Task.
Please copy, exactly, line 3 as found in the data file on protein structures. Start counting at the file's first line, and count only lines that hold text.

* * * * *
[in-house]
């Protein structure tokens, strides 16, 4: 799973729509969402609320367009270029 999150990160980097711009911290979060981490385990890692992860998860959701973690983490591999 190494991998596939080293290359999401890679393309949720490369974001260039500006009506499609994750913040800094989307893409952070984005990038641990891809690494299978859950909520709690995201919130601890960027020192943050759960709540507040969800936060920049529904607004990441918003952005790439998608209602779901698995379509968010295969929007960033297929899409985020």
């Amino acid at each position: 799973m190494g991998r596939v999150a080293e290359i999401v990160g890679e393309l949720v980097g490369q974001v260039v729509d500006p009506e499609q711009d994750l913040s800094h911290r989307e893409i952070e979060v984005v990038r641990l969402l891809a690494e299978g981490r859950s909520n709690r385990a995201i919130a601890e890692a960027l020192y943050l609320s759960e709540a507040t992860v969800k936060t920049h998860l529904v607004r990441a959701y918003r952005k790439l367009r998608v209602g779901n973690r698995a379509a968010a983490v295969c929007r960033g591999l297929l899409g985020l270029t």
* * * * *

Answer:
């Amino acid at each position: 799973m190494g991998r596939v999150a080293e290359i999401v990160g890679e393309l949720v980097g490369q974001v260039v729509d500006p009506e499609q711009d994750l913040s800094h911290r989307e893409i952070e979060v984005v990038r641990l969402l891809a690494e299978g981490r859950s909520n709690r385990a995201i919130a601890e890692a960027l020192y943050l609320s759960e709540a507040t992860v969800k936060t920049h998860l529904v607004r990441a959701y918003r952005k790439l367009r998608v209602g779901n973690r698995a379509a968010a983490v295969c929007r960033g591999l297929l899409g985020l270029t």